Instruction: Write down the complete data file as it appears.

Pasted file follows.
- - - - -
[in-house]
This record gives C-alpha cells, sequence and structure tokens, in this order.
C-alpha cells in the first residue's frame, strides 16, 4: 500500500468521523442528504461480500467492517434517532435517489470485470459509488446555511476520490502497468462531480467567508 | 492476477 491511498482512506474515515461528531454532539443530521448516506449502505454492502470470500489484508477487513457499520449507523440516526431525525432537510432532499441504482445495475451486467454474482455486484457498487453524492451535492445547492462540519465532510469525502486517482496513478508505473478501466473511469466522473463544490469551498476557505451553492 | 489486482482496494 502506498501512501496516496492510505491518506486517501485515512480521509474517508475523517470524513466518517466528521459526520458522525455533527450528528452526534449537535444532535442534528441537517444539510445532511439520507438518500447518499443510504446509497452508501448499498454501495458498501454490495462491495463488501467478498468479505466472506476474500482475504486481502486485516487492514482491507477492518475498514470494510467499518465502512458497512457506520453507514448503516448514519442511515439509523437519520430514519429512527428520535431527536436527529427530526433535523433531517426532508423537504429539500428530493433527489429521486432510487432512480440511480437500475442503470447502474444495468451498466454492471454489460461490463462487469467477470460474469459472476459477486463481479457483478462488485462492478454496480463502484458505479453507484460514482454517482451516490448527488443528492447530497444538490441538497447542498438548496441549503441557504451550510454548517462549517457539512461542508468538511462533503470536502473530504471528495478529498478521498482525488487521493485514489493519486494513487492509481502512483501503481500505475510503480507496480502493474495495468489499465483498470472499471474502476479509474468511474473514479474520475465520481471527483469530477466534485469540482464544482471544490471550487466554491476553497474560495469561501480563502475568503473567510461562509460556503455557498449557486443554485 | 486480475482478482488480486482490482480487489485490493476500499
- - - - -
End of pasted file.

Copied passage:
[in-house]
This record gives C-alpha cells, sequence and structure tokens, in this order.
C-alpha cells in the first residue's frame, strides 16, 4: 500500500468521523442528504461480500467492517434517532435517489470485470459509488446555511476520490502497468462531480467567508 | 492476477 491511498482512506474515515461528531454532539443530521448516506449502505454492502470470500489484508477487513457499520449507523440516526431525525432537510432532499441504482445495475451486467454474482455486484457498487453524492451535492445547492462540519465532510469525502486517482496513478508505473478501466473511469466522473463544490469551498476557505451553492 | 489486482482496494 502506498501512501496516496492510505491518506486517501485515512480521509474517508475523517470524513466518517466528521459526520458522525455533527450528528452526534449537535444532535442534528441537517444539510445532511439520507438518500447518499443510504446509497452508501448499498454501495458498501454490495462491495463488501467478498468479505466472506476474500482475504486481502486485516487492514482491507477492518475498514470494510467499518465502512458497512457506520453507514448503516448514519442511515439509523437519520430514519429512527428520535431527536436527529427530526433535523433531517426532508423537504429539500428530493433527489429521486432510487432512480440511480437500475442503470447502474444495468451498466454492471454489460461490463462487469467477470460474469459472476459477486463481479457483478462488485462492478454496480463502484458505479453507484460514482454517482451516490448527488443528492447530497444538490441538497447542498438548496441549503441557504451550510454548517462549517457539512461542508468538511462533503470536502473530504471528495478529498478521498482525488487521493485514489493519486494513487492509481502512483501503481500505475510503480507496480502493474495495468489499465483498470472499471474502476479509474468511474473514479474520475465520481471527483469530477466534485469540482464544482471544490471550487466554491476553497474560495469561501480563502475568503473567510461562509460556503455557498449557486443554485 | 486480475482478482488480486482490482480487489485490493476500499